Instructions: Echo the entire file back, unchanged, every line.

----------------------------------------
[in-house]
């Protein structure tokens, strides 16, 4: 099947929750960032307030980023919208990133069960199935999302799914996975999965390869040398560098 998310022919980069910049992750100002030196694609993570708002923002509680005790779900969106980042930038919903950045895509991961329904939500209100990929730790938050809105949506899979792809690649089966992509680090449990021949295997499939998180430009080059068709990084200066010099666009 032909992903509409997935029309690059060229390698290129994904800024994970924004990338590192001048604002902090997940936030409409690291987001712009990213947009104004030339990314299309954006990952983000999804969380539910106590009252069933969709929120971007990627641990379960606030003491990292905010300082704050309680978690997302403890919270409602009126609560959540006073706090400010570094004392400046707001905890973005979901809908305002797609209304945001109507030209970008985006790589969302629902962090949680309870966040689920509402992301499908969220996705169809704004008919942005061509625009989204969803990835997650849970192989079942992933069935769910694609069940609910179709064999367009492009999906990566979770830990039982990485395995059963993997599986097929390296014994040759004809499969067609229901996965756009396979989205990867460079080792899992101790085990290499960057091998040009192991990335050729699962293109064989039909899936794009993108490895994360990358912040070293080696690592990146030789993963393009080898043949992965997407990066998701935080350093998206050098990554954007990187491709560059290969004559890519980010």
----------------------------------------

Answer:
[in-house]
């Protein structure tokens, strides 16, 4: 099947929750960032307030980023919208990133069960199935999302799914996975999965390869040398560098 998310022919980069910049992750100002030196694609993570708002923002509680005790779900969106980042930038919903950045895509991961329904939500209100990929730790938050809105949506899979792809690649089966992509680090449990021949295997499939998180430009080059068709990084200066010099666009 032909992903509409997935029309690059060229390698290129994904800024994970924004990338590192001048604002902090997940936030409409690291987001712009990213947009104004030339990314299309954006990952983000999804969380539910106590009252069933969709929120971007990627641990379960606030003491990292905010300082704050309680978690997302403890919270409602009126609560959540006073706090400010570094004392400046707001905890973005979901809908305002797609209304945001109507030209970008985006790589969302629902962090949680309870966040689920509402992301499908969220996705169809704004008919942005061509625009989204969803990835997650849970192989079942992933069935769910694609069940609910179709064999367009492009999906990566979770830990039982990485395995059963993997599986097929390296014994040759004809499969067609229901996965756009396979989205990867460079080792899992101790085990290499960057091998040009192991990335050729699962293109064989039909899936794009993108490895994360990358912040070293080696690592990146030789993963393009080898043949992965997407990066998701935080350093998206050098990554954007990187491709560059290969004559890519980010």